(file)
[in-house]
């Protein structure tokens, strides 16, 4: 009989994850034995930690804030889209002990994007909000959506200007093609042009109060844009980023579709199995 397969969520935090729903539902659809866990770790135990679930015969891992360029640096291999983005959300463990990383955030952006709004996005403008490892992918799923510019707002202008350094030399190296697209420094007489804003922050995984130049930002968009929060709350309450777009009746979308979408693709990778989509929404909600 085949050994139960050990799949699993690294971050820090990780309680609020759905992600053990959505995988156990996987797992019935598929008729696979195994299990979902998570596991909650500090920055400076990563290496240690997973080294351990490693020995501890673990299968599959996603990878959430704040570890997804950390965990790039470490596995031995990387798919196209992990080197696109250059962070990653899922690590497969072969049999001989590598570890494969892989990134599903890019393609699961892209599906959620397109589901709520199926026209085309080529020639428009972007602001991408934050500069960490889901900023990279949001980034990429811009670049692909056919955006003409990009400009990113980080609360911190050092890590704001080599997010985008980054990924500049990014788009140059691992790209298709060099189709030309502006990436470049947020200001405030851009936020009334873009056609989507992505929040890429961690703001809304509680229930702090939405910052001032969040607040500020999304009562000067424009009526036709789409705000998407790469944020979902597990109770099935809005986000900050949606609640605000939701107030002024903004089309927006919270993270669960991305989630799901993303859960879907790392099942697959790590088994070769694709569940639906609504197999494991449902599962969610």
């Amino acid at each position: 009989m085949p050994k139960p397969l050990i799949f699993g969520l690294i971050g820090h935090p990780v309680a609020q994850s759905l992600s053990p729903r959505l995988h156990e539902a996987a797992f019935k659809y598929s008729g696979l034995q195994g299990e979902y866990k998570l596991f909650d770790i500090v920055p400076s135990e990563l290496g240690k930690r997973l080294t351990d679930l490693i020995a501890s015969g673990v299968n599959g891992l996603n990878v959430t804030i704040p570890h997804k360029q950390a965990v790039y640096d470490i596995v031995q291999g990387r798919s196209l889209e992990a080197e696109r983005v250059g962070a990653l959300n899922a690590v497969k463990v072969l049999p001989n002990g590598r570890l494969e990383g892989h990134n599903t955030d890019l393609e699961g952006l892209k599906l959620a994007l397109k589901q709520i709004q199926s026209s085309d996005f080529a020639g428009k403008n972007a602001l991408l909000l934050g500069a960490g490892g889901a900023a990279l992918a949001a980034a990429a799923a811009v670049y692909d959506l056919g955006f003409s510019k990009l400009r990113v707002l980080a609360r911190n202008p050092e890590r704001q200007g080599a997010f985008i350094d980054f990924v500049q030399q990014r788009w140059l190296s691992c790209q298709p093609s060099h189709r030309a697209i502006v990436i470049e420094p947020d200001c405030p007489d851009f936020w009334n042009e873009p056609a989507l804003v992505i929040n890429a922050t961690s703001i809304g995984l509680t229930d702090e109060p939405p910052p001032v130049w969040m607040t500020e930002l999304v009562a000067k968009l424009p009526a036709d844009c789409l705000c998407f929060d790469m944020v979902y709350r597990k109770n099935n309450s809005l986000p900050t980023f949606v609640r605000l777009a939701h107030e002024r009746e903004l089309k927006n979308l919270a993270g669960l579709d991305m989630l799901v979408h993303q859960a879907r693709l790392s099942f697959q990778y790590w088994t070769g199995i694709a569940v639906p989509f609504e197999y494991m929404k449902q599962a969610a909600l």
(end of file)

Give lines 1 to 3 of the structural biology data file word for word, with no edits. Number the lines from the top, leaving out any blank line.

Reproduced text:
[in-house]
């Protein structure tokens, strides 16, 4: 009989994850034995930690804030889209002990994007909000959506200007093609042009109060844009980023579709199995 397969969520935090729903539902659809866990770790135990679930015969891992360029640096291999983005959300463990990383955030952006709004996005403008490892992918799923510019707002202008350094030399190296697209420094007489804003922050995984130049930002968009929060709350309450777009009746979308979408693709990778989509929404909600 085949050994139960050990799949699993690294971050820090990780309680609020759905992600053990959505995988156990996987797992019935598929008729696979195994299990979902998570596991909650500090920055400076990563290496240690997973080294351990490693020995501890673990299968599959996603990878959430704040570890997804950390965990790039470490596995031995990387798919196209992990080197696109250059962070990653899922690590497969072969049999001989590598570890494969892989990134599903890019393609699961892209599906959620397109589901709520199926026209085309080529020639428009972007602001991408934050500069960490889901900023990279949001980034990429811009670049692909056919955006003409990009400009990113980080609360911190050092890590704001080599997010985008980054990924500049990014788009140059691992790209298709060099189709030309502006990436470049947020200001405030851009936020009334873009056609989507992505929040890429961690703001809304509680229930702090939405910052001032969040607040500020999304009562000067424009009526036709789409705000998407790469944020979902597990109770099935809005986000900050949606609640605000939701107030002024903004089309927006919270993270669960991305989630799901993303859960879907790392099942697959790590088994070769694709569940639906609504197999494991449902599962969610």
């Amino acid at each position: 009989m085949p050994k139960p397969l050990i799949f699993g969520l690294i971050g820090h935090p990780v309680a609020q994850s759905l992600s053990p729903r959505l995988h156990e539902a996987a797992f019935k659809y598929s008729g696979l034995q195994g299990e979902y866990k998570l596991f909650d770790i500090v920055p400076s135990e990563l290496g240690k930690r997973l080294t351990d679930l490693i020995a501890s015969g673990v299968n599959g891992l996603n990878v959430t804030i704040p570890h997804k360029q950390a965990v790039y640096d470490i596995v031995q291999g990387r798919s196209l889209e992990a080197e696109r983005v250059g962070a990653l959300n899922a690590v497969k463990v072969l049999p001989n002990g590598r570890l494969e990383g892989h990134n599903t955030d890019l393609e699961g952006l892209k599906l959620a994007l397109k589901q709520i709004q199926s026209s085309d996005f080529a020639g428009k403008n972007a602001l991408l909000l934050g500069a960490g490892g889901a900023a990279l992918a949001a980034a990429a799923a811009v670049y692909d959506l056919g955006f003409s510019k990009l400009r990113v707002l980080a609360r911190n202008p050092e890590r704001q200007g080599a997010f985008i350094d980054f990924v500049q030399q990014r788009w140059l190296s691992c790209q298709p093609s060099h189709r030309a697209i502006v990436i470049e420094p947020d200001c405030p007489d851009f936020w009334n042009e873009p056609a989507l804003v992505i929040n890429a922050t961690s703001i809304g995984l509680t229930d702090e109060p939405p910052p001032v130049w969040m607040t500020e930002l999304v009562a000067k968009l424009p009526a036709d844009c789409l705000c998407f929060d790469m944020v979902y709350r597990k109770n099935n309450s809005l986000p900050t980023f949606v609640r605000l777009a939701h107030e002024r009746e903004l089309k927006n979308l919270a993270g669960l579709d991305m989630l799901v979408h993303q859960a879907r693709l790392s099942f697959q990778y790590w088994t070769g199995i694709a569940v639906p989509f609504e197999y494991m929404k449902q599962a969610a909600l």